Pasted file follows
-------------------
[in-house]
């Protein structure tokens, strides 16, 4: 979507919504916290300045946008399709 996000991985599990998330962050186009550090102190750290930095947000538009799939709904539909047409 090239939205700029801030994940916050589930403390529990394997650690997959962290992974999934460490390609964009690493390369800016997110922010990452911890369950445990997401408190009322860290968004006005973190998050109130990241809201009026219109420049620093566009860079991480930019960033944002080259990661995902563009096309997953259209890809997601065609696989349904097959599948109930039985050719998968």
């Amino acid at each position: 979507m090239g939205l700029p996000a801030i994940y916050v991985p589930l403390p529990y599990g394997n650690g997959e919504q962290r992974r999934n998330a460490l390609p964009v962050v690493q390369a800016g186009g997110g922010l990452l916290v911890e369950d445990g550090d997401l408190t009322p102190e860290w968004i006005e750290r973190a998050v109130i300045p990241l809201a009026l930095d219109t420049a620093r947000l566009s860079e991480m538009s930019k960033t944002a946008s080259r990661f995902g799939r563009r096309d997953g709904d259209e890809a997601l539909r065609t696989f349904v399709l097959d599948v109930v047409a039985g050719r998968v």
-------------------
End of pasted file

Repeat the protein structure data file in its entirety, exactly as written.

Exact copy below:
[in-house]
């Protein structure tokens, strides 16, 4: 979507919504916290300045946008399709 996000991985599990998330962050186009550090102190750290930095947000538009799939709904539909047409 090239939205700029801030994940916050589930403390529990394997650690997959962290992974999934460490390609964009690493390369800016997110922010990452911890369950445990997401408190009322860290968004006005973190998050109130990241809201009026219109420049620093566009860079991480930019960033944002080259990661995902563009096309997953259209890809997601065609696989349904097959599948109930039985050719998968």
């Amino acid at each position: 979507m090239g939205l700029p996000a801030i994940y916050v991985p589930l403390p529990y599990g394997n650690g997959e919504q962290r992974r999934n998330a460490l390609p964009v962050v690493q390369a800016g186009g997110g922010l990452l916290v911890e369950d445990g550090d997401l408190t009322p102190e860290w968004i006005e750290r973190a998050v109130i300045p990241l809201a009026l930095d219109t420049a620093r947000l566009s860079e991480m538009s930019k960033t944002a946008s080259r990661f995902g799939r563009r096309d997953g709904d259209e890809a997601l539909r065609t696989f349904v399709l097959d599948v109930v047409a039985g050719r998968v």